Note from Lionel: Following up on Mark Newton's overview of COP15, I thought this might be interesting to some of our readers. The following blog post is a guest post from Becca A., who is a high school student that spent some time at UNICEF Children's Climate Forum. Thanks to her for taking part and for sharing her perspective.

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After a hectic journey, we easily settled in to work at the UNICEF Children's Climate Forum.  On the first day I chose a workshop on Climate Justice.

At the workshop, we discussed the disparity between the major polluters and those who are affected most. Axam from the Maldives described how of the 1197 islands, only 200 are inhabited. Tsunamis, like the one in 2004, destroy the fresh water available to the sparse population, and these disasters are increasing in frequency and intensity as global warming affects the water levels and temperature. This is just one example of how smaller countries are feeling the brunt of climate change.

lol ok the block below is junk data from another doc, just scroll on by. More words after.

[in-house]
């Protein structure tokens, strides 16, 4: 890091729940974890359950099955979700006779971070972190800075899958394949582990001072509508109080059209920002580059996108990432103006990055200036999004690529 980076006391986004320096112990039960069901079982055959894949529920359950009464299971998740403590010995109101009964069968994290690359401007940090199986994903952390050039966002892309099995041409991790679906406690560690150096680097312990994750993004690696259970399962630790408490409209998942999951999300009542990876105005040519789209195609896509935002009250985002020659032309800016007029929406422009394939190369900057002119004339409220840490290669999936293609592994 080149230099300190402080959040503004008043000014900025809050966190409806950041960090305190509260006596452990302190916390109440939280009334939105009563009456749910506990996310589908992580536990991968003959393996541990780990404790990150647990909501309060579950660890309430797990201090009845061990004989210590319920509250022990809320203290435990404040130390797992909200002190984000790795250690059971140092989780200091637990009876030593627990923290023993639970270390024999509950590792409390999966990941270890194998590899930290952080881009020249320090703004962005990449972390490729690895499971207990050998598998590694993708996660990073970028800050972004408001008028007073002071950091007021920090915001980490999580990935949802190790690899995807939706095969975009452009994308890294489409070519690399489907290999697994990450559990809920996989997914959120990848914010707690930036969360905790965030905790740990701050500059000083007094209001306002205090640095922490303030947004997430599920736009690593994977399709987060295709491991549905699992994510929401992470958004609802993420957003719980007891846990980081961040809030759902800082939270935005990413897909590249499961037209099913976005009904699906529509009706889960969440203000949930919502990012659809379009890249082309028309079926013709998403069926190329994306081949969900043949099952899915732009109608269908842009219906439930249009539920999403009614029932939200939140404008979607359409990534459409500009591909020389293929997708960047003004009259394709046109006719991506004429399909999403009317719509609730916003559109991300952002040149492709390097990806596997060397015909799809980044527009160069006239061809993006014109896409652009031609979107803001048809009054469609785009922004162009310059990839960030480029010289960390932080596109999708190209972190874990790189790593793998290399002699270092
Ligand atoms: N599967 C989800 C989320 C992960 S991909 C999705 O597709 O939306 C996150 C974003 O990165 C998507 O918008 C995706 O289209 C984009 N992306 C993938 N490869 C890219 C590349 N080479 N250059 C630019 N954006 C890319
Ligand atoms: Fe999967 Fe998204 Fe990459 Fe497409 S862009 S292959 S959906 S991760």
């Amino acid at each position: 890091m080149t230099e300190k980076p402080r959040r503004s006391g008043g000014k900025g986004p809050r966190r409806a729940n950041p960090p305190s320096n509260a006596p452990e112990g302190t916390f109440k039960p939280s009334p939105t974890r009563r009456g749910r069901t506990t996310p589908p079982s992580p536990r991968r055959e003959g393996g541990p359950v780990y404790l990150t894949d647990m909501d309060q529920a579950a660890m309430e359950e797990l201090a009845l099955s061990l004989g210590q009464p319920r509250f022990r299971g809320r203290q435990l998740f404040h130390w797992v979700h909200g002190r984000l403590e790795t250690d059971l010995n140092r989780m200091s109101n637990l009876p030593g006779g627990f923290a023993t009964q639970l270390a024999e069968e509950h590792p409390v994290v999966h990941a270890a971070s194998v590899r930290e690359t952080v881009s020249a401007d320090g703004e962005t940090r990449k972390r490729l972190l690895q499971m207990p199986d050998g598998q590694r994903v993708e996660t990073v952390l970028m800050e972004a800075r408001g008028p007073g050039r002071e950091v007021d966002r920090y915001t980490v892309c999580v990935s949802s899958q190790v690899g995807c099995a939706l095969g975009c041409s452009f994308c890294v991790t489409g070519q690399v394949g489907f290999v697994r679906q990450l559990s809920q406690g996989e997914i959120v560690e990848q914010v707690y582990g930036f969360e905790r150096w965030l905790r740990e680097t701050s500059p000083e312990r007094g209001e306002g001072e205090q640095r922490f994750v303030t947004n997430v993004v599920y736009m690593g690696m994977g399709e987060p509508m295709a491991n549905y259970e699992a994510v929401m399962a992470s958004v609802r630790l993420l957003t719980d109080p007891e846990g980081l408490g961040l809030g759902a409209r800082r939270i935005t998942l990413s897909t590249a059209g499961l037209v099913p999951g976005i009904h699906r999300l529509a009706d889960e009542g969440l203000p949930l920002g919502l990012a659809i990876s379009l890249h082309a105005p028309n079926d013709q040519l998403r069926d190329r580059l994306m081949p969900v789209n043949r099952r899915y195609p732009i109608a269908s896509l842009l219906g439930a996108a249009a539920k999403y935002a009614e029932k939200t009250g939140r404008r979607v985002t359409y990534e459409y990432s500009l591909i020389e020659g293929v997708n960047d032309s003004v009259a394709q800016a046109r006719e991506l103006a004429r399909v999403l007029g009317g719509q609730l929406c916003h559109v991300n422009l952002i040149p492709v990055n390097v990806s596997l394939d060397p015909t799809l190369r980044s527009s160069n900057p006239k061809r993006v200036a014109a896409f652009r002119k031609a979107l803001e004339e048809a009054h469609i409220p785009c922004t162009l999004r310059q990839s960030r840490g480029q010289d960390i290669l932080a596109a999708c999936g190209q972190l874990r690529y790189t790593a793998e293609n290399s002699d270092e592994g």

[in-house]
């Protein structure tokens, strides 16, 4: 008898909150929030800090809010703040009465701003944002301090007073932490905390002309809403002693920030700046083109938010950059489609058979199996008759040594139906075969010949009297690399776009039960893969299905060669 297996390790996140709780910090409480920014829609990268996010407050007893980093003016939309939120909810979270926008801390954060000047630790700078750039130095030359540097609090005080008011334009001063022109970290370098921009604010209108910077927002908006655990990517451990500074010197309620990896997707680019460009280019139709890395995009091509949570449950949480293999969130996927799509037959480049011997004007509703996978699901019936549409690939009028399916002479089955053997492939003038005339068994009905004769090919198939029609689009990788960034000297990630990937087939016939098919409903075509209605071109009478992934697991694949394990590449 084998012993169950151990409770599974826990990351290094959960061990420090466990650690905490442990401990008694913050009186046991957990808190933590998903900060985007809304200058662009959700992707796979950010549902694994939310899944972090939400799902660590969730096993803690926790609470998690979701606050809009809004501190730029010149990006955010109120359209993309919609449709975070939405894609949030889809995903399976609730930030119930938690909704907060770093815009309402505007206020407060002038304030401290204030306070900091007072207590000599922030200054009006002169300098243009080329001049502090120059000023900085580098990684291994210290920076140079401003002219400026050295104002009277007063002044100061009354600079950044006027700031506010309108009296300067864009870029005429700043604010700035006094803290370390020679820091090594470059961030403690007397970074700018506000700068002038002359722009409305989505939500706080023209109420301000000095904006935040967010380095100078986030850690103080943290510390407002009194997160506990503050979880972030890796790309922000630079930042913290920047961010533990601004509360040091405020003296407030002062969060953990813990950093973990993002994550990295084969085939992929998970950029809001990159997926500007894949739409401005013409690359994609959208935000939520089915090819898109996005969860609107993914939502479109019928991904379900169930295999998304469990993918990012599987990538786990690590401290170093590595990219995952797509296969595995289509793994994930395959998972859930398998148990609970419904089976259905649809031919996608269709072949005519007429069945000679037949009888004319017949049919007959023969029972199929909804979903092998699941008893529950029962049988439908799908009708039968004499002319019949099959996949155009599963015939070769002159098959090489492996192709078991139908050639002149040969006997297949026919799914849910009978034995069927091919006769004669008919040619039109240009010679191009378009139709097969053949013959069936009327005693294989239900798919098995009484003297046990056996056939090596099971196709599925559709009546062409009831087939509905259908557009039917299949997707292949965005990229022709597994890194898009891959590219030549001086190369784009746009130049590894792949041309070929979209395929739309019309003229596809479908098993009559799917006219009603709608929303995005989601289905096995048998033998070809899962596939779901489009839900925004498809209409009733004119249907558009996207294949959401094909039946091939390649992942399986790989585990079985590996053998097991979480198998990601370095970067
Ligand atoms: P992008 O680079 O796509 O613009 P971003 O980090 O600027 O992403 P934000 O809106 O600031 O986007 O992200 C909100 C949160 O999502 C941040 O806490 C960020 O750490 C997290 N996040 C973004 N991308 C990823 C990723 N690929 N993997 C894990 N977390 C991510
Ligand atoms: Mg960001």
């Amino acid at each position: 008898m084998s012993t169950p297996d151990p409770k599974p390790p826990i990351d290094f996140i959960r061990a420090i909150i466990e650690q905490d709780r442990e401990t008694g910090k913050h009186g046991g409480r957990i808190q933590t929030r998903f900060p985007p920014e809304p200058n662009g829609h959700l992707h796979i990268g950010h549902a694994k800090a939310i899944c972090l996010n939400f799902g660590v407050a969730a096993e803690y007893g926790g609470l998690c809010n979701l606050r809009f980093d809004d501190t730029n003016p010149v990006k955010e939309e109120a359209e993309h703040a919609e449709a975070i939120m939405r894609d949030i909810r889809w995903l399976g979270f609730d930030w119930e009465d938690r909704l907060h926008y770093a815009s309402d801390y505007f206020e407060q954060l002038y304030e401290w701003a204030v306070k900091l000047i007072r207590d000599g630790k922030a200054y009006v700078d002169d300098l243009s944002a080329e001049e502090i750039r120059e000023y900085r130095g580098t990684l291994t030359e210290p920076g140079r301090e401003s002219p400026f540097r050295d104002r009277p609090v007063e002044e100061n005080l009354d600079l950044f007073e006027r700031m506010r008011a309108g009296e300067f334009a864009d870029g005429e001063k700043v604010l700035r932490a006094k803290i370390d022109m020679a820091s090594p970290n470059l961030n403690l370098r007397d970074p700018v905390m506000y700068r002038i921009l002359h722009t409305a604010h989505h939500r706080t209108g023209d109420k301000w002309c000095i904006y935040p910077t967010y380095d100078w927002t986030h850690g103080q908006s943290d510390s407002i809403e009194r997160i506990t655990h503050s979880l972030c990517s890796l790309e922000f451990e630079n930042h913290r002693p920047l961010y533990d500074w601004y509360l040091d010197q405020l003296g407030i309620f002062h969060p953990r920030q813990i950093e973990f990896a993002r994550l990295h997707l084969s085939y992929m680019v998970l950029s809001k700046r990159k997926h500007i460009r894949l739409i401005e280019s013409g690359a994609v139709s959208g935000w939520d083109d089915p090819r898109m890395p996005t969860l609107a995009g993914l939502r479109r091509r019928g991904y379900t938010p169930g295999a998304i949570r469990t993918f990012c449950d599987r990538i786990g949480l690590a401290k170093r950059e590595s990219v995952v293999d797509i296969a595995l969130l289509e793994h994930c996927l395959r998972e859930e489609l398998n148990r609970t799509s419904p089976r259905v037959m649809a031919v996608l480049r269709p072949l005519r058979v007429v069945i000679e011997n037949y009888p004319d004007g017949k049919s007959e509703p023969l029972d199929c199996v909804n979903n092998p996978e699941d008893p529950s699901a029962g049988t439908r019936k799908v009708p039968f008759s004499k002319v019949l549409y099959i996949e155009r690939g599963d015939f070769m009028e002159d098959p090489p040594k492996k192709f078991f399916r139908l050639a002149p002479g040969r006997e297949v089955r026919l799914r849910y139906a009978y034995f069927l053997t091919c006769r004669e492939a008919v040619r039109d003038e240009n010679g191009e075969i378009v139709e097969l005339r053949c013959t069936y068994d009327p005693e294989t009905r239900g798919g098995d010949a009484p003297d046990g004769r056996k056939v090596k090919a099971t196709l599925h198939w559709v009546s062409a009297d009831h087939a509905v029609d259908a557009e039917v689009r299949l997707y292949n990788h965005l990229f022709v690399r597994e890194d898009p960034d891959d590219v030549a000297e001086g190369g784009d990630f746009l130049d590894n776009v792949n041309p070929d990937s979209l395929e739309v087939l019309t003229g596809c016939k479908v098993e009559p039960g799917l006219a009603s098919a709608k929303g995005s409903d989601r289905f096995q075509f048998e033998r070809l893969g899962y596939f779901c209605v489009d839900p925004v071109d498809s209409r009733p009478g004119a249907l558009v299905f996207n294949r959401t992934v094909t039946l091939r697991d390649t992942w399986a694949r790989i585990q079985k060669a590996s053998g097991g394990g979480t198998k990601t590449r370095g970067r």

We then split into smaller groups, where my group focused on refining the message about climate justice that would be included in the drafting group. We categorized our ideas into seven focus points: funding, cooperation, accountability, morality, optimization of energy, a multi-faceted approach, and individual action.  This workshop was my favorite of the day.

During lunch I talked to Ragnar about the differences in public opinion regarding climate change in his home, Iceland, and in the US. We started talking about how Iceland has a fantastic source of geothermal energy, and how 70% of its total energy consumption comes from renewable sources, yet the public is generally apathetic. I thought this was really intriguing, considering Iceland will be one of the first countries affected by melting ice and rising sea levels.

In the evening we were treated to a spectacular: outside city hall was a giant Christmas tree covered in lights. We were told to our great amusement that the lights would be powered by politicians riding stationary bikes. The star on top was lit by Santa, who climbed a fire truck ladder and set off a firework display.  We then renovated our exhibition board and worked on the cultural presentation we would give to our host school the next day (the host schools were all Danish high schools chosen to show us around the city and present workshops during the week). After much frenzied cutting and taping, we headed back to the hostel and socialized with the other delegate for a while.  All in all, it was a great day!